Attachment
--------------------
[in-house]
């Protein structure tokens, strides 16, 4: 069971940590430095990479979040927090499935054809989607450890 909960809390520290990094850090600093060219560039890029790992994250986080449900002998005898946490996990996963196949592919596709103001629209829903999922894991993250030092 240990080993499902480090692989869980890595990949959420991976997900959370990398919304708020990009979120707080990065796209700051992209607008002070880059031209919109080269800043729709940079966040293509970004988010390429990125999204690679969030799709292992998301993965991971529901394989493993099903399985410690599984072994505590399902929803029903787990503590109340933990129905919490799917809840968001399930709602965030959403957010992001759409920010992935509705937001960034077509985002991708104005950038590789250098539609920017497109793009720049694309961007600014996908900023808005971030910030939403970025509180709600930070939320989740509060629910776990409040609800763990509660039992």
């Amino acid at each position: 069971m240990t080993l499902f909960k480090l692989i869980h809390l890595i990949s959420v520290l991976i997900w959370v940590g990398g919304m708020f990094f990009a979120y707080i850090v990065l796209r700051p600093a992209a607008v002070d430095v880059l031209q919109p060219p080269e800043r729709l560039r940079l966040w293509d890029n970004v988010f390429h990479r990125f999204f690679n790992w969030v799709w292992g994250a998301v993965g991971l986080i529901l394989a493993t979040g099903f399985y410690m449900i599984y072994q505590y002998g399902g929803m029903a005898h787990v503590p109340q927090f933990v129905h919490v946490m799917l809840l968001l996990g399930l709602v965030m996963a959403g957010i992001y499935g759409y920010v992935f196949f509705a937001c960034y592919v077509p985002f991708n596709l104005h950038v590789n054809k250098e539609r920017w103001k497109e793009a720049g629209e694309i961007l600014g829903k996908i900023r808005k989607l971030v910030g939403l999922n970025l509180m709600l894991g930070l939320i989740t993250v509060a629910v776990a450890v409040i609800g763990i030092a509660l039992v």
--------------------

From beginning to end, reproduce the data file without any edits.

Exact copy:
[in-house]
């Protein structure tokens, strides 16, 4: 069971940590430095990479979040927090499935054809989607450890 909960809390520290990094850090600093060219560039890029790992994250986080449900002998005898946490996990996963196949592919596709103001629209829903999922894991993250030092 240990080993499902480090692989869980890595990949959420991976997900959370990398919304708020990009979120707080990065796209700051992209607008002070880059031209919109080269800043729709940079966040293509970004988010390429990125999204690679969030799709292992998301993965991971529901394989493993099903399985410690599984072994505590399902929803029903787990503590109340933990129905919490799917809840968001399930709602965030959403957010992001759409920010992935509705937001960034077509985002991708104005950038590789250098539609920017497109793009720049694309961007600014996908900023808005971030910030939403970025509180709600930070939320989740509060629910776990409040609800763990509660039992």
């Amino acid at each position: 069971m240990t080993l499902f909960k480090l692989i869980h809390l890595i990949s959420v520290l991976i997900w959370v940590g990398g919304m708020f990094f990009a979120y707080i850090v990065l796209r700051p600093a992209a607008v002070d430095v880059l031209q919109p060219p080269e800043r729709l560039r940079l966040w293509d890029n970004v988010f390429h990479r990125f999204f690679n790992w969030v799709w292992g994250a998301v993965g991971l986080i529901l394989a493993t979040g099903f399985y410690m449900i599984y072994q505590y002998g399902g929803m029903a005898h787990v503590p109340q927090f933990v129905h919490v946490m799917l809840l968001l996990g399930l709602v965030m996963a959403g957010i992001y499935g759409y920010v992935f196949f509705a937001c960034y592919v077509p985002f991708n596709l104005h950038v590789n054809k250098e539609r920017w103001k497109e793009a720049g629209e694309i961007l600014g829903k996908i900023r808005k989607l971030v910030g939403l999922n970025l509180m709600l894991g930070l939320i989740t993250v509060a629910v776990a450890v409040i609800g763990i030092a509660l039992v």